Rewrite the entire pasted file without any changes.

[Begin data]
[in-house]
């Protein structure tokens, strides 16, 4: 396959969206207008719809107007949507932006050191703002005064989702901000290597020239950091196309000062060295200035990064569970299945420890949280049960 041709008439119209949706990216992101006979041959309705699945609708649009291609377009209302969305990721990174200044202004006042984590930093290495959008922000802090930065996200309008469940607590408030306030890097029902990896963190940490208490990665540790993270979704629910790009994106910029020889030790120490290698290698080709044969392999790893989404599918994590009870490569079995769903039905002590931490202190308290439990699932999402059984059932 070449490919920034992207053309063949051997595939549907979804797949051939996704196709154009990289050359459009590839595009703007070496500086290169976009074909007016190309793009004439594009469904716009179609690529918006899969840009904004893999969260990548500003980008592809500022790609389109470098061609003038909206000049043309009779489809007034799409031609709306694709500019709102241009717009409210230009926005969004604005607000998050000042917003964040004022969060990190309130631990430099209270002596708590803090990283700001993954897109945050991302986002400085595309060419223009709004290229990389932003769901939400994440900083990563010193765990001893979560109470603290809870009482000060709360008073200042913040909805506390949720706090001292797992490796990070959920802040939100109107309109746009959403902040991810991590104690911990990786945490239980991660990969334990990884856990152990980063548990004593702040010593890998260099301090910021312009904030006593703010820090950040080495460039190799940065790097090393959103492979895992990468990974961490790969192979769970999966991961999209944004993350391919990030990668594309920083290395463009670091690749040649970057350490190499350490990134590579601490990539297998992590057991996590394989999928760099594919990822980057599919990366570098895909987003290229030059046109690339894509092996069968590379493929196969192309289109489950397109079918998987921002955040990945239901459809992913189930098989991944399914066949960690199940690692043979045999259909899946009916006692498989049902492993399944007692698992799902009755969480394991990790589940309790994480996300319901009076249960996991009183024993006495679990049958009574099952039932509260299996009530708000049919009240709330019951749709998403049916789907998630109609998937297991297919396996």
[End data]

[in-house]
């Protein structure tokens, strides 16, 4: 396959969206207008719809107007949507932006050191703002005064989702901000290597020239950091196309000062060295200035990064569970299945420890949280049960 041709008439119209949706990216992101006979041959309705699945609708649009291609377009209302969305990721990174200044202004006042984590930093290495959008922000802090930065996200309008469940607590408030306030890097029902990896963190940490208490990665540790993270979704629910790009994106910029020889030790120490290698290698080709044969392999790893989404599918994590009870490569079995769903039905002590931490202190308290439990699932999402059984059932 070449490919920034992207053309063949051997595939549907979804797949051939996704196709154009990289050359459009590839595009703007070496500086290169976009074909007016190309793009004439594009469904716009179609690529918006899969840009904004893999969260990548500003980008592809500022790609389109470098061609003038909206000049043309009779489809007034799409031609709306694709500019709102241009717009409210230009926005969004604005607000998050000042917003964040004022969060990190309130631990430099209270002596708590803090990283700001993954897109945050991302986002400085595309060419223009709004290229990389932003769901939400994440900083990563010193765990001893979560109470603290809870009482000060709360008073200042913040909805506390949720706090001292797992490796990070959920802040939100109107309109746009959403902040991810991590104690911990990786945490239980991660990969334990990884856990152990980063548990004593702040010593890998260099301090910021312009904030006593703010820090950040080495460039190799940065790097090393959103492979895992990468990974961490790969192979769970999966991961999209944004993350391919990030990668594309920083290395463009670091690749040649970057350490190499350490990134590579601490990539297998992590057991996590394989999928760099594919990822980057599919990366570098895909987003290229030059046109690339894509092996069968590379493929196969192309289109489950397109079918998987921002955040990945239901459809992913189930098989991944399914066949960690199940690692043979045999259909899946009916006692498989049902492993399944007692698992799902009755969480394991990790589940309790994480996300319901009076249960996991009183024993006495679990049958009574099952039932509260299996009530708000049919009240709330019951749709998403049916789907998630109609998937297991297919396996």